Rabbit and Dumplings: Another friend ordered this. He started out not being thrilled by it, but the more he ate it, the more he liked it. I tasted it and thought it was a really interesting take on the traditional meat and dumplings. Rabbit is by nature gamey, but this was nice and meaty in flavor with lots of gravy in the dish. The dumplings were still pretty intact too, and not overly soggy.
Smothered Duck Leg with Dirty Rice Dressing: Andy went for the duck, and really loved it. I’m still not sure what it was smothered in, but the duck itself was crisp on the outside and very nicely cooked and trimmed. I didn’t think the bite I had was fatty at all, and a lot of times duck tends to be a bit…greasy and fat-covered.
Our sides were the mac and cheese (mmmmmm….but not the best I’ve ever had), and the eggplant and shrimp stuffing. This was pretty inspired, and the consistency was really nice. Love the cheese topping.
I highly recommend Cochon if you are looking for a nice dinner out in New Orleans. They have some nice beers on tap, fun cocktails (I had the Trotter Jennings, which was prosecco, St. Germain, vodka and lemon juice), and the food is really thoughtful and well presented. Just don’t knock over a glass of water like I did, because the waitress will yell at you. Seriously.
930 Tchoupitoulas Street, New Orleans, LA 70130 – (504) 588-2123 – Reservations recommmended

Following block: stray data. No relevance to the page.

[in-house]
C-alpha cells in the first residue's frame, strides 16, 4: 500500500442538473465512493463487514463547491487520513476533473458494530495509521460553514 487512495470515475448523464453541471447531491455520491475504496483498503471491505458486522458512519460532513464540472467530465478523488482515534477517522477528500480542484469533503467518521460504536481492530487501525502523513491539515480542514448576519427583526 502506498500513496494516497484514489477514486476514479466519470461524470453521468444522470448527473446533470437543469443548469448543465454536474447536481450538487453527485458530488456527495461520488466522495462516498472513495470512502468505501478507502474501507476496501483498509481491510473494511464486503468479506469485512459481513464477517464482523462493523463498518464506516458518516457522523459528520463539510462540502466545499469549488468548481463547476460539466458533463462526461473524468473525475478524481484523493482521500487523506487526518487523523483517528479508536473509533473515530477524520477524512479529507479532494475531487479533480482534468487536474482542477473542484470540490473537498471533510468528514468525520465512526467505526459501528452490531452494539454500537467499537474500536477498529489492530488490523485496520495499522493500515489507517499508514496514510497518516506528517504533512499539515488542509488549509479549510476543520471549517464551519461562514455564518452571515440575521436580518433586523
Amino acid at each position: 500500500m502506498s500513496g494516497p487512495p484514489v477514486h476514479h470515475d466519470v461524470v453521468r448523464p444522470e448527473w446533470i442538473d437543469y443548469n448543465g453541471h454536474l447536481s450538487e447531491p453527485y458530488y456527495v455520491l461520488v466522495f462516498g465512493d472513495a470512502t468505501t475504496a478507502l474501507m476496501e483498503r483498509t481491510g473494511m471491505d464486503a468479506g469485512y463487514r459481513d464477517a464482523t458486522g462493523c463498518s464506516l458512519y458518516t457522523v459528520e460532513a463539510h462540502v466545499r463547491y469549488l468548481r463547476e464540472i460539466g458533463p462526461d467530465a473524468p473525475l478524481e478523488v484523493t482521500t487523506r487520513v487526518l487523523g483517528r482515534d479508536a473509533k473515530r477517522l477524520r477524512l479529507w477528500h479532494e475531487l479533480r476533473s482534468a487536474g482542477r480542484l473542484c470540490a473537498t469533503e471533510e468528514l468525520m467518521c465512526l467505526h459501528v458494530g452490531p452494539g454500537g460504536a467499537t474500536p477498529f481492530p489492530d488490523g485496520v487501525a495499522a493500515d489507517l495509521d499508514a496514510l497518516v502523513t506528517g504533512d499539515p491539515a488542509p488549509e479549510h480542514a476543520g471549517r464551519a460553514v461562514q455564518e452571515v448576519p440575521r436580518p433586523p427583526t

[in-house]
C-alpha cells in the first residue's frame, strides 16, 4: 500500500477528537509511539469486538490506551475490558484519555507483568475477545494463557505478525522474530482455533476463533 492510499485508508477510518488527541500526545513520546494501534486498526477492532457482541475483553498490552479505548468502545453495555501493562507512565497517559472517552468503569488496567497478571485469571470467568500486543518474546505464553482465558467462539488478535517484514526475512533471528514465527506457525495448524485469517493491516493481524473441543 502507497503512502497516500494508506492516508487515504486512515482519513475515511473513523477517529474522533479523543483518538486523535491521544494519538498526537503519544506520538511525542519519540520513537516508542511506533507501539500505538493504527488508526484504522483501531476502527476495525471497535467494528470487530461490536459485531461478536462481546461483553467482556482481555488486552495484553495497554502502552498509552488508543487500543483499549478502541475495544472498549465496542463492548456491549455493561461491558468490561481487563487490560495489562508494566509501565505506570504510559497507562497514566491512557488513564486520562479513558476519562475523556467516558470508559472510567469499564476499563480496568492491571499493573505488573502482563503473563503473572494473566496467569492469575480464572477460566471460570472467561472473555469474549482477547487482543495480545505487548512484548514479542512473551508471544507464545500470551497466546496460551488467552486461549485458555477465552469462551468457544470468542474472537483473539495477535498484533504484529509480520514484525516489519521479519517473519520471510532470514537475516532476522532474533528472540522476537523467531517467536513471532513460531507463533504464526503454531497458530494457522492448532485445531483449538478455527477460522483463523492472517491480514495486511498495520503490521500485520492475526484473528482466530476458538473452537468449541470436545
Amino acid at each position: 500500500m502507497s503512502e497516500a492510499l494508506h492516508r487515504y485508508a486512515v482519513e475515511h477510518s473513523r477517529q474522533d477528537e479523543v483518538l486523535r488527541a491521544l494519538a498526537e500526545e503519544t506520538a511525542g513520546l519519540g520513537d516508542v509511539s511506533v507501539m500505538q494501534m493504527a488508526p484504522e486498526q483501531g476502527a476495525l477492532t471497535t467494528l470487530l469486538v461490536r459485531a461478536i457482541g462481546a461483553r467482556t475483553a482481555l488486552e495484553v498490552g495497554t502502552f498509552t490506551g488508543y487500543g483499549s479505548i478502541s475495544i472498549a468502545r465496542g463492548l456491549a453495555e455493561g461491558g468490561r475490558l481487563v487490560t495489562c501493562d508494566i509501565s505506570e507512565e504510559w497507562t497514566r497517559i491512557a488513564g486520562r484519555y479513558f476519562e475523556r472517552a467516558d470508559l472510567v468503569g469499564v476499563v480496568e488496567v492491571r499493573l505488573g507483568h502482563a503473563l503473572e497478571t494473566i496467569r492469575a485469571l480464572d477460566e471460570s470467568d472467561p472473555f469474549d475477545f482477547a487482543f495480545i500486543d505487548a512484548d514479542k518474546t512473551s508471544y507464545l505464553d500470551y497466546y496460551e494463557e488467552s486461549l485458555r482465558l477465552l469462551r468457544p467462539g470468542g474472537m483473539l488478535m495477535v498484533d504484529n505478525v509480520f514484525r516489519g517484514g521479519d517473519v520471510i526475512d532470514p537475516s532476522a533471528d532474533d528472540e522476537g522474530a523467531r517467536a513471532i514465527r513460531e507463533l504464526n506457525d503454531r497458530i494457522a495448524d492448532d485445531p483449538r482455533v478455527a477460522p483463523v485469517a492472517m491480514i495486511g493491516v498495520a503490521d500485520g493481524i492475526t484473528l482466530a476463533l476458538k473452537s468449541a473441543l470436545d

Arnaud’s was blissfully close to our hotel on the corner of Bienville and Bourbon Street in the French Quarter, and after the drive to Domilise’s earlier Saturday, we were not in the mood to trek out in the car again. I was really looking forward to Arnaud’s; their menu looked really classic Creole and we were sitting in the Jazz Room! The music was great. The food was…alright. I honestly think I mis-ordered. I ordered the Crabmeat Karen, which sounded super promising: “Delectable Louisiana crabmeat and mushrooms baked in puff pastry. Served with White Wine Sauce.” It was heavy, and sort of bland, and the puff pastry was just overcooked and too much. However, several other dinner companions ordered the Oysters Bienville, which were amazeballs. I don’t even know what was in it, besides oysters and cheese and goodness. So that was a winner. As was the fact that this place is old school and serves Bananas Foster tableside, with fire and everything! Andy eats one dessert, and that is Bananas Foster. So I’m always excited when we find a place that serves it. I am gonna sound super snotty, but I think I make better Foster than this place did, but it was fun to watch the guy make it. They were also making these crazy digestif drinks tableside, lighting oranges on fire and stuff. I am not entirely sure what that was all about. It was a fun dinner, despite my dislike of my dish, made more fun by our ridiculous singing along with the band. I think the rest of the restaurant hated our table, but whatever. Good times were had by all!813 Rue Bienville New Orleans, La 70112 • 504-523-5433 – Reservations Recommended